The Jab-Cross of Open Guard Sweeps
Let’s talk about two of my favorite sweeps from the open guard. These are high percentage techniques that are used again and again at every level, by novice whitebelts and world-class blackbelts.
When learning a new position I think it’s important to learn the high percentage stuff right away. In general you should first pick the low-hanging fruit, and then move on to the stuff that you’re going to use more rarely. This way you get some immediate positive feedback (hey, this stuff actually works!) plus you start building a solid game you can rely on.
When talking about high percentage techniques I sometimes use the boxing analogy. The four most common and effective punches are the i) jab, ii) cross, iii) hook, and iv) uppercut. Every single boxer knows how to throw these four punches. Why? Because they work!! These four punches have ended thousands upon thousands of boxing matches, leaving no doubt that they are high percentage attacks.
We can talk about specific guard positions in the same way, the only difference is that we’re talking about sweeps and submissions rather than punches. Every guard position has its own set of fundamental attacks that work again and again and again, at every level of competition.
When you’re using the open guard against a standing opponent there are tons of techniques you can use, but I believe you should learn the following two sweeps first. They are the ‘Jab’ and ‘Cross’ of open guard sweeping!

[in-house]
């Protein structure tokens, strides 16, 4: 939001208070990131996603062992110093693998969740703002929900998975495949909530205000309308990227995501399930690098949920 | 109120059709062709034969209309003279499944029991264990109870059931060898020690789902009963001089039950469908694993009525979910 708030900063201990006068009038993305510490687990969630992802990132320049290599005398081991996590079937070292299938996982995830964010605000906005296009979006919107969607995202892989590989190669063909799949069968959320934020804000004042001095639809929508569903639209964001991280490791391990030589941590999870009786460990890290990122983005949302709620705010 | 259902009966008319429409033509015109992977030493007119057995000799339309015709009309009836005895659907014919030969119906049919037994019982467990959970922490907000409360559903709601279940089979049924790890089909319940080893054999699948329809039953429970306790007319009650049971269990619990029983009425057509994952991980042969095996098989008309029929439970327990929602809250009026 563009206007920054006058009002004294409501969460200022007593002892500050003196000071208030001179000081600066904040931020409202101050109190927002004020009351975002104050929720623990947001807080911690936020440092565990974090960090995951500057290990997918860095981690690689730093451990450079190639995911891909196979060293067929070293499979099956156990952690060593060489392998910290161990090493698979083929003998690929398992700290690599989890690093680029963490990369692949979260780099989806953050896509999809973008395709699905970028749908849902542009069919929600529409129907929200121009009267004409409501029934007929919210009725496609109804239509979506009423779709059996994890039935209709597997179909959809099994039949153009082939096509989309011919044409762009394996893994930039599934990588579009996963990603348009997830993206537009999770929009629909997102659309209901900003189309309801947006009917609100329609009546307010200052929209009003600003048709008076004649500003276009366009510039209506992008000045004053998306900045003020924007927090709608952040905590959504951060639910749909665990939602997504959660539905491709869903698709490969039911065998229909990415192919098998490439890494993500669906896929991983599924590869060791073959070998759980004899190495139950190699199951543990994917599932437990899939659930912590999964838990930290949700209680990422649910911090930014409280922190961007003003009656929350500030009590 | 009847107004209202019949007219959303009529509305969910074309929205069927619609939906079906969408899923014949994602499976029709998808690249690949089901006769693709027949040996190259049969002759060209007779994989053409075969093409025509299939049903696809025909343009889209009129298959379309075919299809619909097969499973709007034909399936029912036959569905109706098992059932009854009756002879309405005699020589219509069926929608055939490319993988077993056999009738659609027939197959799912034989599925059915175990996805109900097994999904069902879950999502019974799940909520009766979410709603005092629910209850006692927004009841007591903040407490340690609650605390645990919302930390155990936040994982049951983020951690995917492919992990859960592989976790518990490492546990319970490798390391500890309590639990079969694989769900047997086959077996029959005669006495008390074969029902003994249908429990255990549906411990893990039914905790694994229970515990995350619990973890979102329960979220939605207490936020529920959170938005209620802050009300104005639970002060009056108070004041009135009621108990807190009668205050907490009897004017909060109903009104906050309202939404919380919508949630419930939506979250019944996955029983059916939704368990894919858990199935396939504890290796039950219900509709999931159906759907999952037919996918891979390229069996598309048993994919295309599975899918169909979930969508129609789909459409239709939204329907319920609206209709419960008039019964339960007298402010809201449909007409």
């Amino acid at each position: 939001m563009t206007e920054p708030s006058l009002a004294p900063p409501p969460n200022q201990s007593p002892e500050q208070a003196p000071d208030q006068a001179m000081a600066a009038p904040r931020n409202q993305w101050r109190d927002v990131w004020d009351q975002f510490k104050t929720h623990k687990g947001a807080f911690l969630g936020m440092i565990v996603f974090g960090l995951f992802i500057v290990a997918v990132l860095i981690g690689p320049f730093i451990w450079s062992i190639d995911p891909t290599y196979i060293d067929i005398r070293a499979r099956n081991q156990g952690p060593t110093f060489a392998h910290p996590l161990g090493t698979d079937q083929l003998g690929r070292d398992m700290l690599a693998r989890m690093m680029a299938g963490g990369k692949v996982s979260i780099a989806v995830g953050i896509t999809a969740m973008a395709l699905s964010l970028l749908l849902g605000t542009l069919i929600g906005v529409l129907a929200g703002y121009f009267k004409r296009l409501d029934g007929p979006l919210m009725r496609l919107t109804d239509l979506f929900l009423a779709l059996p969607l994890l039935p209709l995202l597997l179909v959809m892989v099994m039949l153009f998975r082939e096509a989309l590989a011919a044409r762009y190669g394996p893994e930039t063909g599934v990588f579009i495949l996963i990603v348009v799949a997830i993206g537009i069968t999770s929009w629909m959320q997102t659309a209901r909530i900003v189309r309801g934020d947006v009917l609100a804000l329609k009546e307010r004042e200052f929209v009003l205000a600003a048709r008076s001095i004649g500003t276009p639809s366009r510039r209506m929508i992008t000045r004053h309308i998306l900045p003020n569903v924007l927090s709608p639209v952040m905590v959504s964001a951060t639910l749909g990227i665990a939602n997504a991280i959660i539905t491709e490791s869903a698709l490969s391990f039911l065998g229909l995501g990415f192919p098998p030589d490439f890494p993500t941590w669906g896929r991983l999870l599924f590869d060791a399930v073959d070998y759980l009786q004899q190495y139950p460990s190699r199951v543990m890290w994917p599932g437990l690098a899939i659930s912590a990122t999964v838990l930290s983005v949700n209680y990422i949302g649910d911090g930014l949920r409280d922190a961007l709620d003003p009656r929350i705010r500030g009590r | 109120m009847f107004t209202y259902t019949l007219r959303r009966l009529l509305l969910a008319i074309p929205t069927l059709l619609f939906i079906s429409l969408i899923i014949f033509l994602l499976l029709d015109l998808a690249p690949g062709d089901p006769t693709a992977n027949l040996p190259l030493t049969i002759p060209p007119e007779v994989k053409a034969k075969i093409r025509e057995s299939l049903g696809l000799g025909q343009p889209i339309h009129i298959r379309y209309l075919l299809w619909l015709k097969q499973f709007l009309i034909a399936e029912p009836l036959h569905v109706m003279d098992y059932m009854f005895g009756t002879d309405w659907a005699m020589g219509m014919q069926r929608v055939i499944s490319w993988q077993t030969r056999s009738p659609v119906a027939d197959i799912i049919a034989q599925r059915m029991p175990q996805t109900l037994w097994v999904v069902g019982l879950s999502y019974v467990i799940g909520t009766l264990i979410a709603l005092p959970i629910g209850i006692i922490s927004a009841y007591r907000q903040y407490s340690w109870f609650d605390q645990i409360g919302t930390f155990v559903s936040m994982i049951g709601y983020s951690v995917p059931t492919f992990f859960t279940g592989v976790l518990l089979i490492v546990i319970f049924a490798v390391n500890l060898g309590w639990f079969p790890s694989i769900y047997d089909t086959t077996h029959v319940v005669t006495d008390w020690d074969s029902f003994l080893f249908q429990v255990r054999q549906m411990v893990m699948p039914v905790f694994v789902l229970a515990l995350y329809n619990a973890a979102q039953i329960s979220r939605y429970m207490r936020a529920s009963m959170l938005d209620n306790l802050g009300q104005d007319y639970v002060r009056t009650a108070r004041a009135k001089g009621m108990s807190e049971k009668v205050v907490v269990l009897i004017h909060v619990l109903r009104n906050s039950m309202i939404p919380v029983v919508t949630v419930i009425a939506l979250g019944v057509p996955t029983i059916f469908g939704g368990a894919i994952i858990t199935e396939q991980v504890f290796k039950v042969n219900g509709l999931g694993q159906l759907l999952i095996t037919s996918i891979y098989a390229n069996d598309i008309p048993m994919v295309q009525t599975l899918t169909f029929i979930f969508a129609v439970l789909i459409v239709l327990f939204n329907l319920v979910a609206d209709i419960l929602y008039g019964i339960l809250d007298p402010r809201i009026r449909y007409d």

Both of these sweeps function on exactly the same principles (block both legs, push the belly) but they do it using different hooks and different body positions. Since you can’t always be in complete control of where you end up it’s important to have options from different hooks and different body positions.
Here’s a video of the first technique - the ‘Tripod Sweep’ – from my Guard Sweeps App which has easy-to-follow step by step breakdowns of 26 of my favorite sweeps, and is available in several different formats:
Anyway, regardless of whether you get the app or not, the take-home message is this: anytime you can grab the heel of a standing opponent you should at least be threatening this first sweep.
And here, from the same app, is a video of the second technique – the ‘Tomahawk Sweep.’ This is one of my very favorite open guard sweeps. You can really launch someone backwards with it, even if they’re a lot bigger than you!
Have fun with the ‘Jab’ and ‘Cross’ of the Open Guard. These two sweeps have served me very well, and I’m sure they’ll help you out as well!